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Is Orange Wine the New Rosé?

Here's what you need to know about the newest (oldest) wine that's trending now.

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Orange Wine: an ancient tradition that's coming back into the spotlight

Have you noticed a new category of wine at your favorite wine bar or in your Instagram feed -- orange wine? This wine style may be new to you, but it's one of the oldest known wine styles that we know of today.

 

So... What Is Orange Wine Exactly?

It's simply a white wine that's made like a red wine.

When red wines are made, the grape skins are incorporated with the juice during fermentation -- lending their pigment and structure to the finished wine. White wines do NOT make use of the grape skins: the fruit is pressed, the skins and stems are discarded right away, and only the clear juice is used to make the wine. Orange wine is what happens when the skins of white grapes are welcomed into the fermentation vessel along with the juice -- this prolonged skin contact means the 'white' wine now comes out in orange, amber, and copper tones.

 

It's not just color that gets infused from this production method, it's flavor and texture too. The seeds and stems of the grapes contribute tannins -- the compound that makes your tongue pucker up and makes your mouth feel dry -- and most orange wines have some savory or nutty flavors as well.

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Qvevri, or Amphorae: the clay vessels used to age orange wine

Orange Wine's Ancient Origins ... And Why It's Trending Now

Over the course of thousands of years, there was no sorting or destemming of grapes as is standard in modern winemaking. For both red and white wines, all the fruit was put whole-cluster into large clay vessels called qvevri (or amphorae, depending on your location) and left to ferment. By the 1800s, more sophisticated production methods had taken root in most wine regions and this more 'primitive' way of making wine had fallen out of fashion -- except in the Republic of Georgia wines were still produced in this traditional way. With the opening up of the Eastern Bloc in the early 2000s, winemakers from around the world were able to visit Georgia and once they tasted these fascinating wines, many were inspired to try this ancient method. Currently, orange wines are produced not only in Georgia but worldwide.

 

Why Winter Is The Time To Drink It

For fall and winter, orange really is the new pink! The reason rosé wines are so popular in the summer is because they are lighter and fresher than their deeply toned red counterparts (Rosé is made from red grapes but the juice has contact with the skins very briefly, just until the wine starts to be tinted pink). Conversely, orange wines are a great way to enjoy Chardonnay, Sauvignon Blanc, or Pinot Grigio in the fall and winter, because when these familiar grapes are fermented on their skins in the orange wine-style, they come out richer and heartier, all the more cozy to enjoy by the fire or paired with braised meats.

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Anfora, a New York City wine bar with a focus on orange wine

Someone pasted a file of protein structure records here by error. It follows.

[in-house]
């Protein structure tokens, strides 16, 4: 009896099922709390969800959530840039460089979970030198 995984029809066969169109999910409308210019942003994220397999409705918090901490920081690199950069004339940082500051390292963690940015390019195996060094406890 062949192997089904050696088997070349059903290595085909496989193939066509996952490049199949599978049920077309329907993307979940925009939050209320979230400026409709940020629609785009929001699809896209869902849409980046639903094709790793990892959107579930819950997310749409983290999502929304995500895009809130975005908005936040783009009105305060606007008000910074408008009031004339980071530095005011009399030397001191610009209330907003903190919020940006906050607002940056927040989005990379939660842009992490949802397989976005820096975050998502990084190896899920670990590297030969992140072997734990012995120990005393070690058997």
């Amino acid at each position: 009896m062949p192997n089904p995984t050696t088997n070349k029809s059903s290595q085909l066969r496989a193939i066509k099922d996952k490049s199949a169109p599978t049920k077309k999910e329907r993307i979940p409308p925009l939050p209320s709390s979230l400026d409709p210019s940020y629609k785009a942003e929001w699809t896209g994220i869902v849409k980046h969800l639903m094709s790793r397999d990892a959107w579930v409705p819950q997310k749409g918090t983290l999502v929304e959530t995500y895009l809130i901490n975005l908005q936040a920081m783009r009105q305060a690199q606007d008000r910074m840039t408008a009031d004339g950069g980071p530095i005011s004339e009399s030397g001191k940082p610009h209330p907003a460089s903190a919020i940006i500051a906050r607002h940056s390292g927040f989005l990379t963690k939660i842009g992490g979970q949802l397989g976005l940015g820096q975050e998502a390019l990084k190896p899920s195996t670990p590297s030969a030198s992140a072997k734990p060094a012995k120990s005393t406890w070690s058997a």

How To Drink Orange Wine

In order to learn more about orange wine, I went to Anfora in New York City: a charming wine bar that specializes in orange wine. On any given evening at least 2-3 orange wines are poured by the glass, with and an additional 20-30 by the bottle ranging from classic and approachable to highly funky and even smoky. I taste an array of orange wines with Dave Foss, Anfora's sommelier and wine buyer, and got his expert tips on how to serve them.

 

The first thing I learned is that there are no standard rules in terms of serving, storing, and pairing these wines with food. Dave recommends you treat each bottle on a "wine by wine basis ... the fresher, lighter, more dainty orange wines can be served chilled, and the heavier more tannic orange wines with more skin contact -- the ones that drink more like reds -- can be served at cellar temperature." Dave's tip? Find a great wine shop where the staff can advise you on which style you're buying and the best way to drink it.

 

The same goes for food pairing -- as with rosé, you want to match the intensity of the dish with the body of the wine. Try a subtler, fresher style of orange wine with roasted salmon or root vegetables. Orange wines with more oxidized, funky flavors can pair really well with game meats.

 

Orange wine isn't widely available in the U.S. As it becomes more popular, it will be easier to find. American wineries experimenting with orange wines quite deliciously include Scholium Project, Donkey and Goat, Dirty and Rowdy, Thomas Fogarty, and Shaw Vineyards.

 

And here are three Old-World bottles that are currently widely available for a great introduction to the adventurous world of orange wine:

 

Kabaj Ravan 2012, $23.99

Ravan is the Slovenian name for the Friulano grape. Dave recommends this as a fresh, delicate, and appealing example of orange wine (not too funky). With notes of apricots and honey, and just a touch of hazelnut, it's a lovely drinking experience served chilled.

 

Pheasant's Tears Rkatsiteli 2015, $16.99

The 2015 vintage of this wine only has one month of skin contact, making it softer, less tannic and smoky than previous vintages that had a longer maceration period. Aged in qvevri, it's round, savory, and complex. Serve this one at cellar temperature.

 

Attems Pinot Grigio Ramato 2015, $19

Dave calls the Ramato style "orange wine with training wheels." Not many people know that Pinot Grigio has pink skins -- so when these skins are used in fermentation, the wine comes out a pretty copper color. Silky smooth and light enough to be a winning pair with seafood, this a wine to start with if you're just easing in slowly to the world of orange wine.

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